But there are much more profound theological lessons in this tales two of which must be mentioned here. The first is Lewis' profound conviction that "we are all in this together" by which I mean he stresses that the whole of creation is feeling the effects of the fall and all of it, including nature must be redeemed. Romans 8 has a good deal to say about this if we would but listen-- "for the creation was subjected to frustration not by its own choice... but in hope, that the creation itself will be liberated from its bondage to decay and brought into the glorious freedom of the children of God" (vss. 20-21). Lewis also stresses that humans are the crown of creation, meant to rule over it. Though he loved an animated creation and creatures, he did not worship Mother Nature nor think that humans are merely a part of nature.

The second major theme, is that indeed there is a deep moral logic undergirding and overseeing the world, and that when the times are out of joint, they must be set right. But that which sets things right is a free act of sacrificial love, which while not setting things back like they were before the fall, instead carries creatures and creation to a whole new act of creation. For Lewis it was crucial that the act of Christ be totally a free and self-giving one. In others, for Lewis for it truly to be a loving act, it needed to not be a predestined or predetermind act. Lewis believed that predetermination and love were incommensurate concepts at least when it comes to human beings and their destiny and opportunity for loving relationship with God and with each other. Especially telling in this version of the Christian story is that Aslan dies in particular for Edmund-- Edmind the liar and betrayer. Jesus himself reminds us in the 4th Gospel that while a person might die for their friends or for a good person, but who would die for a betrayer or liar or enemy? The answer is Jesus would, showing that his love is pure grace--- unmerited favor freely bestowed, undeserved benefit freely given.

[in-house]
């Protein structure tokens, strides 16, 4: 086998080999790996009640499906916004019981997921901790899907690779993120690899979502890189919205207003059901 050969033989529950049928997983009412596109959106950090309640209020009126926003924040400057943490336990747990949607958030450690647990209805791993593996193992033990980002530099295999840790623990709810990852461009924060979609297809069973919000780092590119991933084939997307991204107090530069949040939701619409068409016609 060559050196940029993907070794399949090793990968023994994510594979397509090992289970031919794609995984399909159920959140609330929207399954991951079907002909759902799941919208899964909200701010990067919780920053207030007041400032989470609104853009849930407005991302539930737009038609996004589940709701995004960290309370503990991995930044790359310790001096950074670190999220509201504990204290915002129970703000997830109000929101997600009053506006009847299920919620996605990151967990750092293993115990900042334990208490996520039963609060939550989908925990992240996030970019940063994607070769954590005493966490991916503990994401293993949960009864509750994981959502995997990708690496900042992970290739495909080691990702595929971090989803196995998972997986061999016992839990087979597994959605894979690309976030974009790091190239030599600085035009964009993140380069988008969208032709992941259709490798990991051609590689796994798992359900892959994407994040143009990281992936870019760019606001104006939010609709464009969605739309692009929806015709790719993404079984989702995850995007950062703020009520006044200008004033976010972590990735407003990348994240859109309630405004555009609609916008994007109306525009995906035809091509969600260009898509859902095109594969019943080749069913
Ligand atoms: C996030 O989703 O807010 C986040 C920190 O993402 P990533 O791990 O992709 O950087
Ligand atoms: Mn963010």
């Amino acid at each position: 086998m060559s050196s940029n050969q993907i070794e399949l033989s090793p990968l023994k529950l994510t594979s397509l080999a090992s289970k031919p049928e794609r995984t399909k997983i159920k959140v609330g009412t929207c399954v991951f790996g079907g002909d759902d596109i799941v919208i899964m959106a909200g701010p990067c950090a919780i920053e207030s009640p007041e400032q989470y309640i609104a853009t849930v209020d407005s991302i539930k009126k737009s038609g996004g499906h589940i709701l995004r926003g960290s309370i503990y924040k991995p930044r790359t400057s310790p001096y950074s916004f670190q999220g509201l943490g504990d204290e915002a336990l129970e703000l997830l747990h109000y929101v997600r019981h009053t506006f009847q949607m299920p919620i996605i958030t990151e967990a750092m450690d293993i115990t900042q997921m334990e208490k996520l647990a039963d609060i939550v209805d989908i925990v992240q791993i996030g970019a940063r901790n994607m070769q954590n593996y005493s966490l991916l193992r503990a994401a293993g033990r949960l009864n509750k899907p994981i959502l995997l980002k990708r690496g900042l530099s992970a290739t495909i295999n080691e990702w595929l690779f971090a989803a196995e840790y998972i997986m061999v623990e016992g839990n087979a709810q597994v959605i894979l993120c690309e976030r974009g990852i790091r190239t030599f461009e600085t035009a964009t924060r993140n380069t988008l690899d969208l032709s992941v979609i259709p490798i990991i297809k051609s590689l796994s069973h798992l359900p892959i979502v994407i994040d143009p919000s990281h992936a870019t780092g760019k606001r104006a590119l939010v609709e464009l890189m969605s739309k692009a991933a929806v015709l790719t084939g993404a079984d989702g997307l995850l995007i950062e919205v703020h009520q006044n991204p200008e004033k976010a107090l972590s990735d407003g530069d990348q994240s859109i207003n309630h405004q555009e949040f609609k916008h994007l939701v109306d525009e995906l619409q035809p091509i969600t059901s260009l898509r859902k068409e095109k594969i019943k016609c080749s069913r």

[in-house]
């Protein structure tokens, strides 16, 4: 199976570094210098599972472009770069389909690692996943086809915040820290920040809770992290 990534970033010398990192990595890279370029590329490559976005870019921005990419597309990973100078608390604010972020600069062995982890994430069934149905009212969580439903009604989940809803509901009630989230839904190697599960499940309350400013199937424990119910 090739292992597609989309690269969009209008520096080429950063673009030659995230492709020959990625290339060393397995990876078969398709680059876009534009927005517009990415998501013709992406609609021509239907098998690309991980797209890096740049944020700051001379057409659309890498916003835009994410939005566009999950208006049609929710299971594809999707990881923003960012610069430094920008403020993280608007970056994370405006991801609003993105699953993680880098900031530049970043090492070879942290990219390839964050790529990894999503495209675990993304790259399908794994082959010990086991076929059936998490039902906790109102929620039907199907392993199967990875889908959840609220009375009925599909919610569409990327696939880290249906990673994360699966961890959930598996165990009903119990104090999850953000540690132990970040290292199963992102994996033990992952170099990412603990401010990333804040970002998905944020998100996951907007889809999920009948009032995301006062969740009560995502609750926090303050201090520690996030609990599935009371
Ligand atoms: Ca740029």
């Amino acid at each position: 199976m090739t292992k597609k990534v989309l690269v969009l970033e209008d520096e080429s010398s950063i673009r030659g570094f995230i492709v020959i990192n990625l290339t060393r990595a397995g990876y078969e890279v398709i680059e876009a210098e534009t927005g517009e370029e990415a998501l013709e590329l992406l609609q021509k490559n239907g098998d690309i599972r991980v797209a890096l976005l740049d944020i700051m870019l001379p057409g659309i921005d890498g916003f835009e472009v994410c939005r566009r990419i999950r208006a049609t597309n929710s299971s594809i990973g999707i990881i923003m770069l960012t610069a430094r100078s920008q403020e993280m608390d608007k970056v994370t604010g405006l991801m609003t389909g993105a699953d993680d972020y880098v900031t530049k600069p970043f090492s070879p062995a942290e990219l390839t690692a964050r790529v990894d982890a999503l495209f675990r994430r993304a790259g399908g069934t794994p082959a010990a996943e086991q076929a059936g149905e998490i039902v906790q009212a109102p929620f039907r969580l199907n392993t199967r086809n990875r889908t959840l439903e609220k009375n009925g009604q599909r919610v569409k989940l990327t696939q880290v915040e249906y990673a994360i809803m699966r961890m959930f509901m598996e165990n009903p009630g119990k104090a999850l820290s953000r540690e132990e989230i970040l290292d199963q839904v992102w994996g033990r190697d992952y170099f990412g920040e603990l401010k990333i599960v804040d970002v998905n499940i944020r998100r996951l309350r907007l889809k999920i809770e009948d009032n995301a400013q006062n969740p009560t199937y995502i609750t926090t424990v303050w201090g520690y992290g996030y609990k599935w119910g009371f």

There are lots of Christian touches in the movie that the astute reader will pick out, like the fact that Aslan revives God's frozen people by breathing on them (see Jn. 20) or like the moment at the end of the battle where Aslan kills the witch and says "It is finished" (see Jn. 19). It becomes clear that this Christ figure owes most to the Gospel of John. Let us hope that the Christian themes of the movie are not so unobtrusive that audiences will largely be oblivious to them. Let us hope they at least fall in love with true goodness and beauty and thereby with truth. Let us hope enough go to see this movie, that the next episode in the Chronicles of Narnia will be a lovingly and well filmed.